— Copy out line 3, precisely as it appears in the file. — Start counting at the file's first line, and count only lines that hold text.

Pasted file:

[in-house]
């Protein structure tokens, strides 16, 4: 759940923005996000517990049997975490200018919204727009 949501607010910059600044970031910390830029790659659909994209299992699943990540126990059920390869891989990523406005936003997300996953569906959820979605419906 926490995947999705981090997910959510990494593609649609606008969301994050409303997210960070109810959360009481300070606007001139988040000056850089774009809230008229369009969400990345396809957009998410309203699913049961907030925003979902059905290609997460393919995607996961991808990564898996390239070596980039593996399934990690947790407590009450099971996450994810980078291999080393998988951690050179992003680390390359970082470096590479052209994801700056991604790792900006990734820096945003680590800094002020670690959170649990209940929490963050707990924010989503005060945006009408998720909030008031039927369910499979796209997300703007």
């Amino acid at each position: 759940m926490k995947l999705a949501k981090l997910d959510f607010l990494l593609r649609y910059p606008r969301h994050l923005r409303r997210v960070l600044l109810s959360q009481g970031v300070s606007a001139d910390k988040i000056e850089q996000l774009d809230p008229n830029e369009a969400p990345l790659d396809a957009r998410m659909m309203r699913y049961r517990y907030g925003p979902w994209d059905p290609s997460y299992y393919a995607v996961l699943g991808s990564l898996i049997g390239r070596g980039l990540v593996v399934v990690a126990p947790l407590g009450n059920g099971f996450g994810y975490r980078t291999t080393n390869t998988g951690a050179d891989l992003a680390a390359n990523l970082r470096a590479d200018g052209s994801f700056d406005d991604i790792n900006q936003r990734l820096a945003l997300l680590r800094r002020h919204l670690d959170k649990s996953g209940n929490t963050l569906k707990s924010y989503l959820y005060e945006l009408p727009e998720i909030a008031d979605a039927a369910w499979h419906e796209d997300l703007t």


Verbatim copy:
């Amino acid at each position: 759940m926490k995947l999705a949501k981090l997910d959510f607010l990494l593609r649609y910059p606008r969301h994050l923005r409303r997210v960070l600044l109810s959360q009481g970031v300070s606007a001139d910390k988040i000056e850089q996000l774009d809230p008229n830029e369009a969400p990345l790659d396809a957009r998410m659909m309203r699913y049961r517990y907030g925003p979902w994209d059905p290609s997460y299992y393919a995607v996961l699943g991808s990564l898996i049997g390239r070596g980039l990540v593996v399934v990690a126990p947790l407590g009450n059920g099971f996450g994810y975490r980078t291999t080393n390869t998988g951690a050179d891989l992003a680390a390359n990523l970082r470096a590479d200018g052209s994801f700056d406005d991604i790792n900006q936003r990734l820096a945003l997300l680590r800094r002020h919204l670690d959170k649990s996953g209940n929490t963050l569906k707990s924010y989503l959820y005060e945006l009408p727009e998720i909030a008031d979605a039927a369910w499979h419906e796209d997300l703007t």